While it is certainly the most personal version of the Amityville haunting to date, given how prolific the franchise is, hang on for a minute and they'll probably release a version from the perspective of the pig monster.

A Haunting in Connecticut/A Haunting in Georgia

In 2002, the Discovery Channel released two feature-length specials, A Haunting in Connecticut and A Haunting in Georgia, that would launch its ongoing paranormal documentary anthology series, A Haunting, as well as the pretty execrable fictionalized theatrical release The Haunting in Connecticut and its sequel, the improbably titled The Haunting in Connecticut 2: Ghosts of Georgia.

The original TV documentaries recount experiences with hauntings from the perspectives of the victims, mixing reenactments with narration and interviews in order to recreate the events for the viewing audience. Connecticut deals with a family moving into a house that was formerly a funeral parlor where the children begin seeing ghosts, including a demon they refer to as "the Man in the Suit." One child's behavior becomes increasingly erratic and violent, and sending him out of the house only makes things worse. Things got so bad that they had to call in noted charlatans Ed and Lorraine Warren. (You know, from The Conjuring and those two scary doll movies. Holy crap, they made two of those?)

Meanwhile, Georgia deals with a family who moves into a mysteriously abandoned home only for their 4-year-old daughter to begin communicating with a series of imaginary friends: first, the kindly old Mister Gordy, then the bandaged and bloody Con, and finally the terrifying hooded "Dark Figure." In short, if creepy kids and their spooky imaginary friends give you the wiggins, the two pilot episodes of A Haunting are probably just what you're looking for.

The Pantry Ghost Documentary

The "pantry ghost" phenomenon began with a series of YouTube videos in 2007 in which a man claimed there was a ghost inhabiting his pantry, obviously. While the interaction began just with a vision barely caught in the background of an unrelated video, the man soon found that his pantry door opened every night at the same time, 12:34 a.m. As your Paranormal Activity-trained instincts have probably suggested to you, the phenomena only escalate as he continues to film and interact with the spirit until he and his family are forced to move out of his house and his marriage dissolves.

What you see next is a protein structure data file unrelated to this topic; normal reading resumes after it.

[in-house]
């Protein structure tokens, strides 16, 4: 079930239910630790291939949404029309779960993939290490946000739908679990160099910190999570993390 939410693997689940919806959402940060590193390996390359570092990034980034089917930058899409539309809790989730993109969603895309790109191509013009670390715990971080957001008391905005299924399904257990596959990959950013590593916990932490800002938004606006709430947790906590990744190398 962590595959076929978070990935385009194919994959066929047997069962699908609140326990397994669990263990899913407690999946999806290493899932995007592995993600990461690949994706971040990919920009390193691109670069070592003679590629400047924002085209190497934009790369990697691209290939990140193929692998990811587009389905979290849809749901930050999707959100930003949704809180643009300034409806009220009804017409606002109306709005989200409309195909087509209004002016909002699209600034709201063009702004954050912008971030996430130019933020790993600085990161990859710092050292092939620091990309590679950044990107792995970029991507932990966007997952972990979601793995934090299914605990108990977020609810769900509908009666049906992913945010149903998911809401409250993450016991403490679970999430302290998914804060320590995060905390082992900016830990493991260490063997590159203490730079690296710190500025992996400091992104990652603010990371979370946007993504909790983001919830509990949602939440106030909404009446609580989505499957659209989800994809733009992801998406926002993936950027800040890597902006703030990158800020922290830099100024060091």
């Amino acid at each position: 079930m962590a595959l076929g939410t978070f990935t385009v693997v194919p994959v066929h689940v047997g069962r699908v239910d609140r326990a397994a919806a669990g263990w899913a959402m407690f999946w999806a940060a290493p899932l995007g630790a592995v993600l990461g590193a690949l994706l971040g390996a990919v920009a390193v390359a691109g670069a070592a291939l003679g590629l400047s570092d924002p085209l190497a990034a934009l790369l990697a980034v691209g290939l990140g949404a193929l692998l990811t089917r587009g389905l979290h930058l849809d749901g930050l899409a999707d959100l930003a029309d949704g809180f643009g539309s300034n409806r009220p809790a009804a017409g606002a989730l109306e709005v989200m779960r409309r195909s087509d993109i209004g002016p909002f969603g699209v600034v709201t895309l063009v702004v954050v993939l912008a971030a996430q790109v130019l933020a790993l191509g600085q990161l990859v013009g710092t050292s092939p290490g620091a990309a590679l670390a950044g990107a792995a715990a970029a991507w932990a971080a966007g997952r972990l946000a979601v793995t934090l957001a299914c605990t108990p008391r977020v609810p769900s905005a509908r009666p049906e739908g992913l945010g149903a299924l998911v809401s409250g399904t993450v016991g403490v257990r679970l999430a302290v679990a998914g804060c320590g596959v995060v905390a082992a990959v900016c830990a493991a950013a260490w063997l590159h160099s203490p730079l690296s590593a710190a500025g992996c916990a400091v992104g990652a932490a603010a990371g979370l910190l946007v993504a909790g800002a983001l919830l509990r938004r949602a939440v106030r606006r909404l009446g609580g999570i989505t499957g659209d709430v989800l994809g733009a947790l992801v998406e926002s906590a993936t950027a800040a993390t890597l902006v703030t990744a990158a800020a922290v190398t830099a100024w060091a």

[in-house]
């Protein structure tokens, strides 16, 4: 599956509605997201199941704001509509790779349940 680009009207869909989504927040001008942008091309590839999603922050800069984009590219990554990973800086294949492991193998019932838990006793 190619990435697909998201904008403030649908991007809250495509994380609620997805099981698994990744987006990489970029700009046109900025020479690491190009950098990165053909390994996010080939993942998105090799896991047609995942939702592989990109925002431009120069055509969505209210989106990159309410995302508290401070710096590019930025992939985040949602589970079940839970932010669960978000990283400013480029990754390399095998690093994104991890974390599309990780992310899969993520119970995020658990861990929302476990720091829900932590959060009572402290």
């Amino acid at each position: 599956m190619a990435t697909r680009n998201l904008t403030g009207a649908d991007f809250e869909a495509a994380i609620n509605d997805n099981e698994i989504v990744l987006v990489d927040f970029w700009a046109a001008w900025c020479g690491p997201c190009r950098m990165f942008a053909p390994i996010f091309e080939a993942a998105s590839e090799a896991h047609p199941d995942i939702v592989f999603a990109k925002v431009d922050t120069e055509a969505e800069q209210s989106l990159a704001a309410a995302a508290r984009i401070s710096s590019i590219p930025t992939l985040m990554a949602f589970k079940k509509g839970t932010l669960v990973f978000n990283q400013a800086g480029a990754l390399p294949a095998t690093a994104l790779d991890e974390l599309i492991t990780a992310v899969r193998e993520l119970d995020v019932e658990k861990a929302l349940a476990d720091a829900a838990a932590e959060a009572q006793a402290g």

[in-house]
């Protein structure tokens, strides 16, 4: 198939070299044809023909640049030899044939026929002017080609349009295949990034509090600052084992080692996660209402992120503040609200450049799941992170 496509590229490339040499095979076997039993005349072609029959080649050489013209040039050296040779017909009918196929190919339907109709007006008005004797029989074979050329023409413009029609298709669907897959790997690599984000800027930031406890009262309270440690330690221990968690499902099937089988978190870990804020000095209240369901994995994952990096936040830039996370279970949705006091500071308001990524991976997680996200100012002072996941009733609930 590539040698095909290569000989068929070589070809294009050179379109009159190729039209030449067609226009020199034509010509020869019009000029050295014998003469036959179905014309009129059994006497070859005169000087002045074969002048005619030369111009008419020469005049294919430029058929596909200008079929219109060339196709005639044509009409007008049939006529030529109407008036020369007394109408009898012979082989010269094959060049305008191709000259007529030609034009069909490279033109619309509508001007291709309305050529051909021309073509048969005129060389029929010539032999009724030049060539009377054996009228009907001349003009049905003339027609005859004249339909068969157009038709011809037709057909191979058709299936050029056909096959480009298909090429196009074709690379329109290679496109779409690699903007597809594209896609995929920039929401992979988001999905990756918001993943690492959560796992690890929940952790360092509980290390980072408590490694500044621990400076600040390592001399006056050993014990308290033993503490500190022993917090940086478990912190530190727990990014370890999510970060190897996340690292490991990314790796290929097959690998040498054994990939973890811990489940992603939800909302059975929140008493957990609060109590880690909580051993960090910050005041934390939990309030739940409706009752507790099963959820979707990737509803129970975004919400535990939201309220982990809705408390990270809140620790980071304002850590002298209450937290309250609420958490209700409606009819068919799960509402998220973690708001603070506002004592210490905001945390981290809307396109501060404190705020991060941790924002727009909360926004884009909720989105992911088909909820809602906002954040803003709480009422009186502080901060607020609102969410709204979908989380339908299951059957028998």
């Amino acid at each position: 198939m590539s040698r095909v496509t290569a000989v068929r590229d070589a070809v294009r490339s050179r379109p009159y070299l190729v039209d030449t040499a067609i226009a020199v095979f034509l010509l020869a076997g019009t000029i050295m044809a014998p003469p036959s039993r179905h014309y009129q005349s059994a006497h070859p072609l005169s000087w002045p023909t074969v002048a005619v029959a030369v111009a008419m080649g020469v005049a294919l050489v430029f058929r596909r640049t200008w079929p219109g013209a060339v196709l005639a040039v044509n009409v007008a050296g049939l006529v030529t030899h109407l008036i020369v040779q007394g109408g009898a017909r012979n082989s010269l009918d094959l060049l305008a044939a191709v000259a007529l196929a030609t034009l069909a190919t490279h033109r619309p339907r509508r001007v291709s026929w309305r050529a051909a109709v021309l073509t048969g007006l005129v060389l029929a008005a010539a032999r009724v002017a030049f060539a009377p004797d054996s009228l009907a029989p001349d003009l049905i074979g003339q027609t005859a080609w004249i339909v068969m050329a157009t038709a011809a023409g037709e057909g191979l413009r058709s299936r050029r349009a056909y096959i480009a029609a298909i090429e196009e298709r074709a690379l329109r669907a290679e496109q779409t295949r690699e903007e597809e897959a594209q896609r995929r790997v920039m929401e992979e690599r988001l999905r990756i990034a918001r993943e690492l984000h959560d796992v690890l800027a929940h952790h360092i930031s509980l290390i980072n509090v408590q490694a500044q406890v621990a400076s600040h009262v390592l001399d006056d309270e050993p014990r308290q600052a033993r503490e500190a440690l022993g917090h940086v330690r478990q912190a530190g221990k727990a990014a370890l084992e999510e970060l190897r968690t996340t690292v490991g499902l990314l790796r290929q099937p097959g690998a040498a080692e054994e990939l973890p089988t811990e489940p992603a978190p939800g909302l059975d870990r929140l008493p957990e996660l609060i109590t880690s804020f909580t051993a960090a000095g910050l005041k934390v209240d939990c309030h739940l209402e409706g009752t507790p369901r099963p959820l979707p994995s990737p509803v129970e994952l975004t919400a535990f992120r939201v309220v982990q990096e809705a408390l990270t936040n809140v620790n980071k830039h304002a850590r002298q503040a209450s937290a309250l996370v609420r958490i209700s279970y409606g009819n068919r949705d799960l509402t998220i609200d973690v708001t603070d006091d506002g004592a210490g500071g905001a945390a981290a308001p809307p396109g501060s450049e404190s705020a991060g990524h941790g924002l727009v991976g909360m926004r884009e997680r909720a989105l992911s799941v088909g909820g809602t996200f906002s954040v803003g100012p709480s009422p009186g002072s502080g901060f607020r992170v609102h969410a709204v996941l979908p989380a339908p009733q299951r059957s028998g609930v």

The authenticity of these videos has been hotly debated in the decade since they first appeared, and the 2013 documentary about the pantry ghost with the pretty on-the-nose name The Pantry Ghost Documentary, is not likely to quell those debates. The film adds interviews with each member of the family involved, giving the background of how the original videos came to be made and what happened to the family afterward. Depending on who you are, these interviews and reenactments may lend added verisimilitude to the story for you, or they may have you shouting "That girl is a terrible actress!" at the screen.

Either way, there's no debate that the alleged ghost footage in this film is pretty shocking, and it'll definitely have you questioning how it was done, whether by human or inhuman means.

Ghosts on the Underground

If you ever wanted a succinct example of the differences between British and American cultures, you could do worse than to follow up The Pantry Ghost Documentary with 2005's Ghosts on the Underground as a study in contrasts. While Pantry Ghost fills its time with sensational ghost footage, reenactments, and a video effects expert assuring the viewer that there were definitely no edits made to that film, Underground looks positively sedate by comparison.

Ghosts on the Underground is a series of interviews with workers from London's subway system, the oldest in the world, in which the workers calmly and clearly explain the strange things they have seen and experienced in their time working on the "choob." No composited footage of what a ghost might have looked like, no actors, just real people with real stories. The closest the film comes to offering visual evidence of ghosts is a man in an electric chair that eerily and without immediate explanation appeared in the background of a photo of a little boy.

In the interest of impartiality, however, the documentary presents a man in a reflective vest with a little handheld machine ready to attribute every ghostly encounter to infrasound. "Cheer up, lads! It wasn't really a ghostly woman in white walking down the tracks! It was just ultra-low frequency vibrations!" That said, the film does regularly intersperse title cards into the film reminding you just how many people have actually died down there, which is plenty spooky.

Out of the Blue

Maybe you're not into ghosts, though. Maybe you think ghosts are for little babies. Maybe you chew up shadow people from another dimension and spit them out like the pap they are. Maybe you've been flying through this list getting increasingly irate and shouting into the ether, "When will they get to that good good alien content that I crave?"

Well, shout no more. The aliens have arrived. Or have they? That's the question posed by the 2002 TV documentary Out of the Blue, a feature-length film that calls itself "the definitive investigation of the UFO phenomenon." Its reputation backs up that bold claim, as it is generally regarded as perhaps the best UFO documentary ever. Heck, it's got a 7.7/10 rating on IMDb, which, if you browse IMDb regularly, you know is basically equivalent to a 117 percent on Rotten Tomatoes.